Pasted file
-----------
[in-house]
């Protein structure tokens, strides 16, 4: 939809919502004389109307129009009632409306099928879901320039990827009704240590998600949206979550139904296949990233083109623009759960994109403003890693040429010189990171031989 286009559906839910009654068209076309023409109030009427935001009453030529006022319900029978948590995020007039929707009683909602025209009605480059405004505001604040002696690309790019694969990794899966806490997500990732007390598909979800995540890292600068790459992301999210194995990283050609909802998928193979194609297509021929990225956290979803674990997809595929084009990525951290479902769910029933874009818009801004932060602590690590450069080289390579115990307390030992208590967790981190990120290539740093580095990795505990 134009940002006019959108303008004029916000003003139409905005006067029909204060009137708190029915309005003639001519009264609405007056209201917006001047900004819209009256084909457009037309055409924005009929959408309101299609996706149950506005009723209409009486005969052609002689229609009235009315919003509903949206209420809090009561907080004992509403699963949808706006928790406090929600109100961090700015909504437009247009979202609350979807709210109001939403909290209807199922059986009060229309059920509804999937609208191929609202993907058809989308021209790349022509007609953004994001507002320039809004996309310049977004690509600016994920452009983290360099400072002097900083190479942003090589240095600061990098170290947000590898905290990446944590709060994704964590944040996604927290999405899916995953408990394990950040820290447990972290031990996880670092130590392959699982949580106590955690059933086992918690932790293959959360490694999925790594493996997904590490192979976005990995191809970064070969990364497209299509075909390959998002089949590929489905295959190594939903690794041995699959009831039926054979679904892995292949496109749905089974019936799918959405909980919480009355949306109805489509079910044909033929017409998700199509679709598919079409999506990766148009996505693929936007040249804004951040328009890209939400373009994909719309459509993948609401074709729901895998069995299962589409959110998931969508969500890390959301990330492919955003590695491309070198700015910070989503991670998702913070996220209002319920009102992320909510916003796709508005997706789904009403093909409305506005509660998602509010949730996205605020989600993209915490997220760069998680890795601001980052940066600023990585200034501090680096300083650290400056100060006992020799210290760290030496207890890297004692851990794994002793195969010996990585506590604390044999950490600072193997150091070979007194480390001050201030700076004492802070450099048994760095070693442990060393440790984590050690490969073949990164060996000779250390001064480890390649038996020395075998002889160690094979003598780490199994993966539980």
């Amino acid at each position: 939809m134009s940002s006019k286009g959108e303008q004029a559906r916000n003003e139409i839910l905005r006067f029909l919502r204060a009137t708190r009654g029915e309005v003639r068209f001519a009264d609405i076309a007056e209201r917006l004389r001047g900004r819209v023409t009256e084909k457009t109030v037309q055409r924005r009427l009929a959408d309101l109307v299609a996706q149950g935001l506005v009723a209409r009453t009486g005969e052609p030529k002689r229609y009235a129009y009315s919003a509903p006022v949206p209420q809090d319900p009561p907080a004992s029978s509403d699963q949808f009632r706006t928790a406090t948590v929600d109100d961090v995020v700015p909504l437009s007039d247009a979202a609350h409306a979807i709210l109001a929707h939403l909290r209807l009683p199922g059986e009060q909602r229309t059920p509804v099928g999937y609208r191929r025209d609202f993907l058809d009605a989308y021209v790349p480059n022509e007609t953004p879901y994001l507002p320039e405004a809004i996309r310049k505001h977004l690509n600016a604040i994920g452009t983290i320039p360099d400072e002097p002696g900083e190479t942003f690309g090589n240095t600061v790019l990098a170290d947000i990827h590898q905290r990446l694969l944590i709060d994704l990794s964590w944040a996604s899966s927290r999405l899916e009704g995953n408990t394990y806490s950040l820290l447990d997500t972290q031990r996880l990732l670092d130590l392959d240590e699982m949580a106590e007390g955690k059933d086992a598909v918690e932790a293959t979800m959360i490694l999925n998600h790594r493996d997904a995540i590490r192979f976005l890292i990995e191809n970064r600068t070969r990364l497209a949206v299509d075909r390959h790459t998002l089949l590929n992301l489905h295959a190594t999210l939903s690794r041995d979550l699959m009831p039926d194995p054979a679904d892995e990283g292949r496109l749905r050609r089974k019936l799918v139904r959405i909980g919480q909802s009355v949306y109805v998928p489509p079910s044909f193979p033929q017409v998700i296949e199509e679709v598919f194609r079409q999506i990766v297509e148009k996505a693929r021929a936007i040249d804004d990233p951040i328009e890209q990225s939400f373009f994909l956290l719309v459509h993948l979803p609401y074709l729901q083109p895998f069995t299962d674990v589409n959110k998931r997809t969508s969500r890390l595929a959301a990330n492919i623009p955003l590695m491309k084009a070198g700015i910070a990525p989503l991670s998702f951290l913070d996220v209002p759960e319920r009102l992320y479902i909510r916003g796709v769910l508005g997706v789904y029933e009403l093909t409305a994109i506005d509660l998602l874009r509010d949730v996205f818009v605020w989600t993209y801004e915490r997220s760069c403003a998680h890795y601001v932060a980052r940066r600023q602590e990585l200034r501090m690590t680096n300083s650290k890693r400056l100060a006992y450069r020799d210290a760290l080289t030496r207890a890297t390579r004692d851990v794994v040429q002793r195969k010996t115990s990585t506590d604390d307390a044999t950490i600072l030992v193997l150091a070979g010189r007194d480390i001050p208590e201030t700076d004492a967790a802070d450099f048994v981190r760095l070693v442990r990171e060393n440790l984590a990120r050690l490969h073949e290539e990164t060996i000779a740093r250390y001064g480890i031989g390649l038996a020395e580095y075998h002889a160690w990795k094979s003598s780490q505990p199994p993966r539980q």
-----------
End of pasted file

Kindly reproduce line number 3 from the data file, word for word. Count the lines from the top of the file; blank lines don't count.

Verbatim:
């Amino acid at each position: 939809m134009s940002s006019k286009g959108e303008q004029a559906r916000n003003e139409i839910l905005r006067f029909l919502r204060a009137t708190r009654g029915e309005v003639r068209f001519a009264d609405i076309a007056e209201r917006l004389r001047g900004r819209v023409t009256e084909k457009t109030v037309q055409r924005r009427l009929a959408d309101l109307v299609a996706q149950g935001l506005v009723a209409r009453t009486g005969e052609p030529k002689r229609y009235a129009y009315s919003a509903p006022v949206p209420q809090d319900p009561p907080a004992s029978s509403d699963q949808f009632r706006t928790a406090t948590v929600d109100d961090v995020v700015p909504l437009s007039d247009a979202a609350h409306a979807i709210l109001a929707h939403l909290r209807l009683p199922g059986e009060q909602r229309t059920p509804v099928g999937y609208r191929r025209d609202f993907l058809d009605a989308y021209v790349p480059n022509e007609t953004p879901y994001l507002p320039e405004a809004i996309r310049k505001h977004l690509n600016a604040i994920g452009t983290i320039p360099d400072e002097p002696g900083e190479t942003f690309g090589n240095t600061v790019l990098a170290d947000i990827h590898q905290r990446l694969l944590i709060d994704l990794s964590w944040a996604s899966s927290r999405l899916e009704g995953n408990t394990y806490s950040l820290l447990d997500t972290q031990r996880l990732l670092d130590l392959d240590e699982m949580a106590e007390g955690k059933d086992a598909v918690e932790a293959t979800m959360i490694l999925n998600h790594r493996d997904a995540i590490r192979f976005l890292i990995e191809n970064r600068t070969r990364l497209a949206v299509d075909r390959h790459t998002l089949l590929n992301l489905h295959a190594t999210l939903s690794r041995d979550l699959m009831p039926d194995p054979a679904d892995e990283g292949r496109l749905r050609r089974k019936l799918v139904r959405i909980g919480q909802s009355v949306y109805v998928p489509p079910s044909f193979p033929q017409v998700i296949e199509e679709v598919f194609r079409q999506i990766v297509e148009k996505a693929r021929a936007i040249d804004d990233p951040i328009e890209q990225s939400f373009f994909l956290l719309v459509h993948l979803p609401y074709l729901q083109p895998f069995t299962d674990v589409n959110k998931r997809t969508s969500r890390l595929a959301a990330n492919i623009p955003l590695m491309k084009a070198g700015i910070a990525p989503l991670s998702f951290l913070d996220v209002p759960e319920r009102l992320y479902i909510r916003g796709v769910l508005g997706v789904y029933e009403l093909t409305a994109i506005d509660l998602l874009r509010d949730v996205f818009v605020w989600t993209y801004e915490r997220s760069c403003a998680h890795y601001v932060a980052r940066r600023q602590e990585l200034r501090m690590t680096n300083s650290k890693r400056l100060a006992y450069r020799d210290a760290l080289t030496r207890a890297t390579r004692d851990v794994v040429q002793r195969k010996t115990s990585t506590d604390d307390a044999t950490i600072l030992v193997l150091a070979g010189r007194d480390i001050p208590e201030t700076d004492a967790a802070d450099f048994v981190r760095l070693v442990r990171e060393n440790l984590a990120r050690l490969h073949e290539e990164t060996i000779a740093r250390y001064g480890i031989g390649l038996a020395e580095y075998h002889a160690w990795k094979s003598s780490q505990p199994p993966r539980q």